Generally there’s been an increase in office occupancy with a 2022 average of 35% for Tuesday, Wednesday and Thursday, up from 28% in 2021. In London, the office occupancy rate averaged 40% from Tuesday to Thursday, with the West End seeing a rate of over 50% on the busiest days. Pre-pandemic rates ranged from 60-80%.

However, a detailed and property-specific examination is necessary as the impact can vary greatly depending on location and the ability to adapt a property’s layout. For example, office buildings in one location may fare differently than those in another, and hotels in specific tourist destinations may recover more quickly than those that rely heavily on business travel.

2023 – The year of corporate restructuring and refinancing

Things are indeed more stable following the onset of war in Ukraine and the disastrous impact of the Truss administration’s “mini-budget”. But fund managers and investors in CRE will still need to deal with a storm of volatile factors in an unpredictable economic environment.

One certainty is that corporate restructuring and refinancing will be a big topic over the next few months as higher interest rates bite harder. Institutional investors will seek to protect and, wherever possible, increase the value of their assets. This will drive them to restructure current debt or refinance to get new loans with more favourable interest rates to pay off existing debt. And with banks and institutional lenders lending less, they may well need to find alternative lenders to fill the gap.

Driving Agile CRE Asset Management

In such a changing, unpredictable landscape, CRE investors and fund managers must be highly agile in managing their portfolios to maximise their returns. With the prevalence of “con-lite” debt, particularly in more significant capital investments, investors often have little warning before acting. The old Scout motto, “Be Prepared”, has never been more appropriate.

The growth of technology in the real estate industry, known as “proptech”, is playing its part in providing agility and flexibility. Proptech is driving change and providing asset owners and investors with tools to enhance all aspects of their business, including design, construction, tenant relations, risk assessments, and financial management. For example, data analytics and AI can predict property values, identify new investment opportunities, and determine when to increase rent.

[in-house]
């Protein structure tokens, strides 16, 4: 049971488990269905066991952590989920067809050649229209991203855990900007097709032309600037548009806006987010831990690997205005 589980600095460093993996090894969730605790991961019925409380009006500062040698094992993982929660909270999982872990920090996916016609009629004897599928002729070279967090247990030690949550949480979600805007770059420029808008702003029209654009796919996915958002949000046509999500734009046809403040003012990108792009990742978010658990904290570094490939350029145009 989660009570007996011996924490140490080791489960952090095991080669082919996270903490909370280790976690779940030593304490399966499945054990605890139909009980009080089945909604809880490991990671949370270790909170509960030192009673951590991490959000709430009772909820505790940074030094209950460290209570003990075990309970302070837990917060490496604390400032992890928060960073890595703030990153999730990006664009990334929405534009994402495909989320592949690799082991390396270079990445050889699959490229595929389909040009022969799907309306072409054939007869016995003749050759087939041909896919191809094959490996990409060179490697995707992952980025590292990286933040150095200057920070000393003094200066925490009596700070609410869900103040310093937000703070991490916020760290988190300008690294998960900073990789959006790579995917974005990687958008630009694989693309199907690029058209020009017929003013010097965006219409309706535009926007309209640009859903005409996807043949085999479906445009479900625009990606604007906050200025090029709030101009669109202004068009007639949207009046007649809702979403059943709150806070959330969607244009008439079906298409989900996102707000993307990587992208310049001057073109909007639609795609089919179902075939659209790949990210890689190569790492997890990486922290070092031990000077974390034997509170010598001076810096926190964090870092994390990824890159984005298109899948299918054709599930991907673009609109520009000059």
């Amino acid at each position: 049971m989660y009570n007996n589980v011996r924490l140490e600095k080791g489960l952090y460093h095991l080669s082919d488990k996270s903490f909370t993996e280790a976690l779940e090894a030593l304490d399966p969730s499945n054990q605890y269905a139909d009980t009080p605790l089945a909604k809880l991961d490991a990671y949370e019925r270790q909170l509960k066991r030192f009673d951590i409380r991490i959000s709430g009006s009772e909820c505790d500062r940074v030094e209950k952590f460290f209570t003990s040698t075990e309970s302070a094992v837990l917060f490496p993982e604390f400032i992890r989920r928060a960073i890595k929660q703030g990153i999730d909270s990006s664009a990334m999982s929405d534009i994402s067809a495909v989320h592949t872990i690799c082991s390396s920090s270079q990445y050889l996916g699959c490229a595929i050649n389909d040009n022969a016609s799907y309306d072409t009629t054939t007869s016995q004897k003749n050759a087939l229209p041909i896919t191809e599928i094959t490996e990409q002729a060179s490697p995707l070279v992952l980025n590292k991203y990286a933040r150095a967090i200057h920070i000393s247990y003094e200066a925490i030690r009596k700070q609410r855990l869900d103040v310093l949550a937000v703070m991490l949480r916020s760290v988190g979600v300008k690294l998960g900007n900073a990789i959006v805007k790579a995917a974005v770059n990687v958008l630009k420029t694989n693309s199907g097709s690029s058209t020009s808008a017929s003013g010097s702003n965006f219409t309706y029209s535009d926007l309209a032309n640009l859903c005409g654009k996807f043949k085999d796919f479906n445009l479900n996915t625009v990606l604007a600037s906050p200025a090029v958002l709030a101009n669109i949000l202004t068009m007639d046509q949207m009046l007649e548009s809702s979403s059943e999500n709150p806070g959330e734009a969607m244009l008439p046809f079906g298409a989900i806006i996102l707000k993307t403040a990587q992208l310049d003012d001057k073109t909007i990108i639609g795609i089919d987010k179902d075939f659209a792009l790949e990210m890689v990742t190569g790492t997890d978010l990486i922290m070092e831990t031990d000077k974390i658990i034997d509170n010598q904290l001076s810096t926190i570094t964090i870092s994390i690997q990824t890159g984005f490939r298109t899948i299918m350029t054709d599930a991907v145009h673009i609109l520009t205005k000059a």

With proptech becoming more prevalent, it is crucial for real estate companies to keep up and adopt the best technology solutions to stay competitive. One such proptech growth area is the increasing use of secure data rooms specifically for CRE asset document management. Fund managers and investors can save all relevant real estate asset documents in a single, secure location.

CRE data rooms – Ready for the next deal

Coordinating and managing the large amount of necessary documentation and communication exchanged during financing or asset sales is challenging. Often, vital documents are stored in various places, with questionable levels of security and a lack of access from interested stakeholders. These can include individual PCs, company networks, cloud storage systems, hard drives, and blockchains – or a combination of these. It’s a huge task to track down and collate all the relevant documentation required to complete a transaction and present it in a secure, easy-to-access format for investors.